Gordon Evans

News Reporter/Producer

WMUK's Gordon Evans is an accomplished reporter and interviewer. A 1990 graduate of Michigan State, he came to WMUK from WAAM in Ann Arbor.

John Locher / AP Photo

Western Michigan University Assistant Geography Professor Adam Matthews says students may not know what a geographer does. But, he adds, “I’ve seen some students show up and they know about drones and that drones can be used for mapping.”

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Western Michigan University Geography Professor Jay Emerson says a drone that costs $1,000 can get pictures and video. However, he says analyzing that data and making maps from it is much more expensive.

Construction in downtown Kalamazoo. Photo by Greyson Steele, WMUK
Greyson Steele / WMUK

Upjohn Institute for Employment Research Economist Evan Mast says a proposal for a large new apartment or condominium building could cause debate at a city council or a planning commission meeting. He says one argument from opponents may be “These units aren’t going to do anything for our housing problem, these are expensive.” But Mast says his research on housing shows that developments with above average prices can have “ripple effects” that help make housing affordable.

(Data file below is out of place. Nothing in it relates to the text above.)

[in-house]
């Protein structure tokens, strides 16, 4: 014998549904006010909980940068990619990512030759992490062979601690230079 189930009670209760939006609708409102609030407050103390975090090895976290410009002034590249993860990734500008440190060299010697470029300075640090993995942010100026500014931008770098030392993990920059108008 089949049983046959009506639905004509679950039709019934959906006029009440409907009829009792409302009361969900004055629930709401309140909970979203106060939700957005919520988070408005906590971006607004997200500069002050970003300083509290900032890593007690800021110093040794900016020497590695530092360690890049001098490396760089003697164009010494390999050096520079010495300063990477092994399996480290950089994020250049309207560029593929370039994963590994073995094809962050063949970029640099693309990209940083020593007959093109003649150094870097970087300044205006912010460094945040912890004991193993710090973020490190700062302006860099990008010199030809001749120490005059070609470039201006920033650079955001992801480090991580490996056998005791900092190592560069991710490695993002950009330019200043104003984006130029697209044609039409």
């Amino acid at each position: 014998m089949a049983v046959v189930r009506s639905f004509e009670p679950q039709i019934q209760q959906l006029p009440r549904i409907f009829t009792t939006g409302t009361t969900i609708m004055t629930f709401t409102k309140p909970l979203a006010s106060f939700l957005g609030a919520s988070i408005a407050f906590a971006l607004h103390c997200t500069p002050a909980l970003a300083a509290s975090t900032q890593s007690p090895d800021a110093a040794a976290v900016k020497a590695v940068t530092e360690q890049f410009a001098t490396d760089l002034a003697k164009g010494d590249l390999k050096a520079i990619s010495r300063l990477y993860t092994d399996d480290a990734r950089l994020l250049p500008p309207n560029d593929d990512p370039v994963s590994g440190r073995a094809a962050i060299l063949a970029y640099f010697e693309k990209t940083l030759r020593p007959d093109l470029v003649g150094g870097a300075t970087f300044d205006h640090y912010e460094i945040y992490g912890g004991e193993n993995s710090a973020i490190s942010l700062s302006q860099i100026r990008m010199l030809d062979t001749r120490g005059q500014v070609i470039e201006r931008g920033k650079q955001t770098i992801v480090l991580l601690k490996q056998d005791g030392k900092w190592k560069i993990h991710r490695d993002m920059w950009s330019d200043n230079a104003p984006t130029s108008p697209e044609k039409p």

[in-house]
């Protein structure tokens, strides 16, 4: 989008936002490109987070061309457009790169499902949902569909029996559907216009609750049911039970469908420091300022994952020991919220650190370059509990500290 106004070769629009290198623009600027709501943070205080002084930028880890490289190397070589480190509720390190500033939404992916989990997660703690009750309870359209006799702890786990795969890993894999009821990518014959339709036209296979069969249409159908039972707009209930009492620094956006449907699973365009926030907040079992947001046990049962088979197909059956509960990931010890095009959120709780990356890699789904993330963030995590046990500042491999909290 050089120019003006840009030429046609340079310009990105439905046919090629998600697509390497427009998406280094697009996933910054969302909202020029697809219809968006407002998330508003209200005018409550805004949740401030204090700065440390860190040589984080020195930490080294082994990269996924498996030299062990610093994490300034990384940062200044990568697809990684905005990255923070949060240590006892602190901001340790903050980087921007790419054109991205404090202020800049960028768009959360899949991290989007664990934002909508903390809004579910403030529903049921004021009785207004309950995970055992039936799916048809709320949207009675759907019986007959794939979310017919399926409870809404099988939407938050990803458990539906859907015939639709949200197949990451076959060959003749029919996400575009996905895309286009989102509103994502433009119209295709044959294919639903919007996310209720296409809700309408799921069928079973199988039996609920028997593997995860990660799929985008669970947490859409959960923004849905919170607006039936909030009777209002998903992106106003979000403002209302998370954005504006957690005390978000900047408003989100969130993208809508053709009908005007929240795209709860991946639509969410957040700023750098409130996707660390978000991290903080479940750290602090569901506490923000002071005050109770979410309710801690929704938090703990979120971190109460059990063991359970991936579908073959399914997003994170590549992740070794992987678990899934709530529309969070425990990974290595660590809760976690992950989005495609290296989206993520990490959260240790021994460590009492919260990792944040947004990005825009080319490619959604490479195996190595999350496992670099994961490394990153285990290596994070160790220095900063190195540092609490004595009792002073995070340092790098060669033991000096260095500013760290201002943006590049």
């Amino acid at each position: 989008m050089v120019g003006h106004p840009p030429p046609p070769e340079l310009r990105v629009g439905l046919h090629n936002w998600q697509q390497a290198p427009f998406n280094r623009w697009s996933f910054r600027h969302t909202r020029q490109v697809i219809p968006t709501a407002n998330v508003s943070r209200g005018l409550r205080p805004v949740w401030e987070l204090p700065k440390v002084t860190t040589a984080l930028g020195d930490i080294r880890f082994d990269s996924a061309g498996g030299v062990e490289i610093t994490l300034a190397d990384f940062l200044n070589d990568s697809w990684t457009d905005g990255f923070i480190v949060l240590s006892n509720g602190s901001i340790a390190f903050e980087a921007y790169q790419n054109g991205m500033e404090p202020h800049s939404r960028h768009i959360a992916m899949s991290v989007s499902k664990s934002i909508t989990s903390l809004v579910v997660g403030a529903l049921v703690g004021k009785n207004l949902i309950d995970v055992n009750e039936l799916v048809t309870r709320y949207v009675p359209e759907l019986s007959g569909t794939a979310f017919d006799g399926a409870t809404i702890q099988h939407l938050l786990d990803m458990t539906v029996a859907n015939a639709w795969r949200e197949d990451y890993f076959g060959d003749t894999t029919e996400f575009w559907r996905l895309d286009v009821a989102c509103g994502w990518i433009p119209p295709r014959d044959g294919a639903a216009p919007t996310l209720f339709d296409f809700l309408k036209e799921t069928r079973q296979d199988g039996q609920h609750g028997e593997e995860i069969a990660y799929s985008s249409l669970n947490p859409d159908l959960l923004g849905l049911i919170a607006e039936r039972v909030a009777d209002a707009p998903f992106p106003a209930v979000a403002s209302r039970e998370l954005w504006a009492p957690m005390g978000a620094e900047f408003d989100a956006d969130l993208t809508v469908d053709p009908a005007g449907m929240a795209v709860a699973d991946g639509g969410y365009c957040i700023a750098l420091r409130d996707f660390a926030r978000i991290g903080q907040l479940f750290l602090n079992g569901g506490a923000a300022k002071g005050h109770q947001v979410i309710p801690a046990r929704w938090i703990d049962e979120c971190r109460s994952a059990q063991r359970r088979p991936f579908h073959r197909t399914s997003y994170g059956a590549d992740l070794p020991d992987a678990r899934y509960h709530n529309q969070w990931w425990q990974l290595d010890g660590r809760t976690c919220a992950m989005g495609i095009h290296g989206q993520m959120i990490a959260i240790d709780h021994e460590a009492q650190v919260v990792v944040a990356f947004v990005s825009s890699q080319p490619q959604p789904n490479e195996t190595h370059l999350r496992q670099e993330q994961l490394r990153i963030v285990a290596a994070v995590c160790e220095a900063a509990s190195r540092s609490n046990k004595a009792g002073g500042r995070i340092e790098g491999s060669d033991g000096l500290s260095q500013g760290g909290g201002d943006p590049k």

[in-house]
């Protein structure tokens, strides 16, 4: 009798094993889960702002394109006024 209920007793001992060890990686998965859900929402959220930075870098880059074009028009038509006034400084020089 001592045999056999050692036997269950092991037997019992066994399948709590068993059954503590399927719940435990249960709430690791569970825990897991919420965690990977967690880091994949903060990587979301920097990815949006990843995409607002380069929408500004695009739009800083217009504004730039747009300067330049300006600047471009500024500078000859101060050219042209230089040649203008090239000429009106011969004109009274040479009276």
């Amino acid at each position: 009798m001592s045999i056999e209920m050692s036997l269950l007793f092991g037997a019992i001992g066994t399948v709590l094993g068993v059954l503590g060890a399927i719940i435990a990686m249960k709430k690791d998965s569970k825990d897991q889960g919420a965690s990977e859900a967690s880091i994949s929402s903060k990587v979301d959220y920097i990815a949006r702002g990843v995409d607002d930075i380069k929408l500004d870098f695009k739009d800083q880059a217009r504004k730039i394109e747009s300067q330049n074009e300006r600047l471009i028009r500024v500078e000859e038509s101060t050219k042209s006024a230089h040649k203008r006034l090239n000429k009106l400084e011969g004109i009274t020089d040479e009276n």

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Upjohn Institute for Employment Research Economist Evan Mast says allowing more expensive housing construction in a city can have a “ripple effect” that eventually makes it more affordable for middle income and working class residents. In his working paper, The Effect of New Market Rate Construction on the Low-Income Housing Market, Mast says allowing new high priced developments sets off a chain. As people move out of units with cheaper rates, those open up to renters who can pay a little more than where they live now. 

Lake Michigan at Warren Dunes State Park - file photo by Shawno Cleary, AP
Shawno Cleary / The Associated Press

Jamie Racklyeft says the three and four foot waves on Lake Michigan “looked like fun.” The Executive Director of the Great Lakes Water Safety Consortium says he had not heard of rip currents until the day he had to be rescued. Now Rackleyft says he wants others to know the dangers on the Great Lakes.